Massachusetts Pension Reserves Investment Management board on Tuesday said it voted against the election of seven Wal-Mart Stores Inc. board members that Boston-based PRIM deemed either “too close” to an alleged bribery scandal in Mexico that came to light earlier this year or lacking independence.
According to an announcement by Steven Grossman, state treasurer and MassPRIM board chairman, the $50 billion state pension fund owns 923,626 Wal-Mart shares valued at about $60 million.
The announcement cited allegations that Wal-Mart executives in Mexico bribed government officials in the country, and that “some members of the company's board of directors and senior management were complicit in regulatory and legal misconduct related to the incident.”
“These allegations detail egregious examples of corporate illegalities, and it's critical that we as shareholders voice our strong disapproval,” Mr. Grossman said in the statement.
A Wal-Mart spokesman couldn't immediately be reached for comment.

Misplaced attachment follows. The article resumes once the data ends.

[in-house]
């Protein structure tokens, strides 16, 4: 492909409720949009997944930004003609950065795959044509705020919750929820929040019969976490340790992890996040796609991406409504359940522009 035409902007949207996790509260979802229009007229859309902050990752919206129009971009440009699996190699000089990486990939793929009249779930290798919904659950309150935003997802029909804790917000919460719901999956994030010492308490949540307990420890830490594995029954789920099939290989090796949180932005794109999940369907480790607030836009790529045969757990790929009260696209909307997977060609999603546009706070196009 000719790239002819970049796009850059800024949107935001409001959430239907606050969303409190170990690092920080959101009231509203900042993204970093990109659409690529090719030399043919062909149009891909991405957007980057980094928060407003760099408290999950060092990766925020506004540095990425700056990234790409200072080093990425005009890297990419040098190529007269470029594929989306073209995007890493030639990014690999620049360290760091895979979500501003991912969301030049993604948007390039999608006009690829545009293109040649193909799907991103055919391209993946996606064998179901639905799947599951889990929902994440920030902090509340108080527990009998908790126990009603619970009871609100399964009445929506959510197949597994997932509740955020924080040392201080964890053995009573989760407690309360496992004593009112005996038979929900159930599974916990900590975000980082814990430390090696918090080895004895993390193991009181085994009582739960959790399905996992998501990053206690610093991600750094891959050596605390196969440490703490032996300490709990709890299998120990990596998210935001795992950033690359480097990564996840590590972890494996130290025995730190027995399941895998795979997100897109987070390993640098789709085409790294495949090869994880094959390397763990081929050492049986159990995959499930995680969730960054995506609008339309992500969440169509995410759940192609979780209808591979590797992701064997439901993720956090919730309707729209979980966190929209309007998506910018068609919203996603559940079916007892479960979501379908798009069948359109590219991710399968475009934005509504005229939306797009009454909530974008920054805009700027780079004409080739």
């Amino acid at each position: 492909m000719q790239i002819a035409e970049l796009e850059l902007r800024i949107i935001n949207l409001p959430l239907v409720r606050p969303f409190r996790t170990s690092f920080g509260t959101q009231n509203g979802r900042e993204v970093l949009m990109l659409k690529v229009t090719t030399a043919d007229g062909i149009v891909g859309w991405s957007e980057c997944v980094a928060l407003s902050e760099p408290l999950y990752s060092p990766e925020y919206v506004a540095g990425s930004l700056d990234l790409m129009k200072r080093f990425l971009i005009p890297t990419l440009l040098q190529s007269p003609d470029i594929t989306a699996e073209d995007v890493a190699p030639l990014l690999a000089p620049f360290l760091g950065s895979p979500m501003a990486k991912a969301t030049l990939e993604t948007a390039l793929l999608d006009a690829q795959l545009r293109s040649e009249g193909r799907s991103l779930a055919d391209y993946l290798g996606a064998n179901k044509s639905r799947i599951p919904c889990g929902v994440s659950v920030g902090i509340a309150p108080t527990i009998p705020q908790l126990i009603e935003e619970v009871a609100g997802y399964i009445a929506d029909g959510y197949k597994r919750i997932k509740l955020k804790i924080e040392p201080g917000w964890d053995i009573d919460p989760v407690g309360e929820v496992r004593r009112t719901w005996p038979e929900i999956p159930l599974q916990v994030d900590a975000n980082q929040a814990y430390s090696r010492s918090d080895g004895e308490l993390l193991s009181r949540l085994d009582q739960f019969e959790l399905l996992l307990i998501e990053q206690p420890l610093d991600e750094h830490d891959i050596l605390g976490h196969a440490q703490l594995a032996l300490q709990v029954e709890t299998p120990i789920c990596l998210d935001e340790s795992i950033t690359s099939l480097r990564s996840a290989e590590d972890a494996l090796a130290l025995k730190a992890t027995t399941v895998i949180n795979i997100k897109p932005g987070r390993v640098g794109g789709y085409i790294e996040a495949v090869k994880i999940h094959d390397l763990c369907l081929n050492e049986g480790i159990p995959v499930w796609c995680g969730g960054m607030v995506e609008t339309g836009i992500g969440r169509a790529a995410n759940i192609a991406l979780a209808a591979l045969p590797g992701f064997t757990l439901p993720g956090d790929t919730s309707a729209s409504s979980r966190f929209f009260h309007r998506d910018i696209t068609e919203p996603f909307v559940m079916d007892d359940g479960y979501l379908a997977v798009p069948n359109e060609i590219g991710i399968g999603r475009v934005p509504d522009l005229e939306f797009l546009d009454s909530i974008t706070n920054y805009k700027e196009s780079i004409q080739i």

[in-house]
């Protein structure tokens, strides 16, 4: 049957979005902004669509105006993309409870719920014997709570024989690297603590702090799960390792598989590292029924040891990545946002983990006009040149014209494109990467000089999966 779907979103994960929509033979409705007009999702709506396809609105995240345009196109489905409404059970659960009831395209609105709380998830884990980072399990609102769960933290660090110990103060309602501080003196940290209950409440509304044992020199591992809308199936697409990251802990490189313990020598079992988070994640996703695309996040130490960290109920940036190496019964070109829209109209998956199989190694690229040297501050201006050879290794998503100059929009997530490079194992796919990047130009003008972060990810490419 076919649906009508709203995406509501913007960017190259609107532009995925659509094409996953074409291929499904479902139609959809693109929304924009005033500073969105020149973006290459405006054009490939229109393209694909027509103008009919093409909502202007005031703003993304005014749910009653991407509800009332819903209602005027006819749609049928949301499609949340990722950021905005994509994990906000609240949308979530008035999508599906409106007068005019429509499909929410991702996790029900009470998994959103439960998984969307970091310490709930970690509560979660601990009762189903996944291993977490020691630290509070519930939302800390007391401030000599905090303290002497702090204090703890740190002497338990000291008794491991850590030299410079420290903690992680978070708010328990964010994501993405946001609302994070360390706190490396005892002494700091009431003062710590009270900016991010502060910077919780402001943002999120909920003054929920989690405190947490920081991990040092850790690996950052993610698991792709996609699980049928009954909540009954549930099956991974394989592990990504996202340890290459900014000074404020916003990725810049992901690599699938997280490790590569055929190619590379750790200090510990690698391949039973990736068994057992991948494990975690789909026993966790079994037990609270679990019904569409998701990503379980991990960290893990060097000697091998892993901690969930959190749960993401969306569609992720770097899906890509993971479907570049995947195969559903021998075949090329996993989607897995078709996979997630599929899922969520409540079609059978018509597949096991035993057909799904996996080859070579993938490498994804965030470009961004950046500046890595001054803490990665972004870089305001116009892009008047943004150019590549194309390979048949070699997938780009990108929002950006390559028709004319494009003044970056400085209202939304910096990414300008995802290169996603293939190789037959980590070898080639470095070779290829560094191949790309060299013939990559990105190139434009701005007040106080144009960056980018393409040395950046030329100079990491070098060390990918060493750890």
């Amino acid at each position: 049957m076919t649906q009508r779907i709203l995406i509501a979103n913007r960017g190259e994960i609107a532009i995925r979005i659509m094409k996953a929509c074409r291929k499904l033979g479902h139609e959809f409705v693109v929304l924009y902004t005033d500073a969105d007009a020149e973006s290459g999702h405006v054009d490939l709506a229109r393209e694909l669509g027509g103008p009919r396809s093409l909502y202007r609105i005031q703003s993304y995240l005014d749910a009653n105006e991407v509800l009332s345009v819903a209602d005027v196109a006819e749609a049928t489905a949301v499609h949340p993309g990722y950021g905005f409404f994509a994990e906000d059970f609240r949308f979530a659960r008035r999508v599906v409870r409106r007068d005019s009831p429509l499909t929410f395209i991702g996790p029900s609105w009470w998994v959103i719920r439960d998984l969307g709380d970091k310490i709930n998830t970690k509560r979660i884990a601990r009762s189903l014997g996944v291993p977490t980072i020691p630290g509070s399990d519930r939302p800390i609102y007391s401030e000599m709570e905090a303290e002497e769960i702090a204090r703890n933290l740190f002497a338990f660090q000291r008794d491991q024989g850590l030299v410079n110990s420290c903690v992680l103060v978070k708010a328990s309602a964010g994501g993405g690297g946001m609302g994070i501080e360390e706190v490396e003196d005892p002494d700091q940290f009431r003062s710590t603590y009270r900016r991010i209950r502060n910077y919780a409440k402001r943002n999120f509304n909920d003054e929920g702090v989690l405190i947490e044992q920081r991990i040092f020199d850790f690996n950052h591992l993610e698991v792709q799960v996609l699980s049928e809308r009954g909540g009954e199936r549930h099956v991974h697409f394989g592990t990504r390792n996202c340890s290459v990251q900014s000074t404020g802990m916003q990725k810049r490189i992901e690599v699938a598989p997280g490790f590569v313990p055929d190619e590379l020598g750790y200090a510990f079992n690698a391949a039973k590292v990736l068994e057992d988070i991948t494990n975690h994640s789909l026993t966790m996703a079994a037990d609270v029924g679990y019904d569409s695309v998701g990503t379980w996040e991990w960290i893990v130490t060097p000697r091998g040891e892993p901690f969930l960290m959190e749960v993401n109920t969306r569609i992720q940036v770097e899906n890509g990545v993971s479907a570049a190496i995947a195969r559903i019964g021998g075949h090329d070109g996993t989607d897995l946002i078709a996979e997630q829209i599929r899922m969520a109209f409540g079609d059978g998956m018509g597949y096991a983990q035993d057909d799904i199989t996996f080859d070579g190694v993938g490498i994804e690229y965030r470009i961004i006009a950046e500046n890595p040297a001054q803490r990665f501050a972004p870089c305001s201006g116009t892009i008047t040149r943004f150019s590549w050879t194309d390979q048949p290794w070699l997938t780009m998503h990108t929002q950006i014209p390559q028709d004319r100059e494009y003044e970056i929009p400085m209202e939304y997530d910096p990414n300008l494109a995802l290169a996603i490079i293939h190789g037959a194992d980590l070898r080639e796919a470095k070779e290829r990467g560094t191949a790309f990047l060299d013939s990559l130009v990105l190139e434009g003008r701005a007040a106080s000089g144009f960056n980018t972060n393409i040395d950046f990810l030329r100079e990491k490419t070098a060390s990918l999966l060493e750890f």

Jon Carlisle, a spokesman for Mr. Grossman, said PRIM voted against the seven non-independent directors on Wal-Mart's board, in accordance with recommendations by Institutional Shareholder Services, which advises PRIM on proxy voting.
The board members PRIM voted against are Wal-Mart President and CEO Michael T. Duke, former CEO H. Lee Scott Jr., board Chairman S. Robson Walton, audit committee Chairman Christopher J. Williams, and also against board members M. Michele Burns, Gregory B. Penner and Jim C. Walton.
Among other public pension plans that have announced their opposition to re-electing some or all of Wal-Mart's board are the California Public Employees' Retirement System, California State Teachers' Retirement System, Connecticut Retirement Plans & Trust Funds and New York City Retirement Systems.
The votes will be tabulated at Wal-Mart's annual meeting on June 1.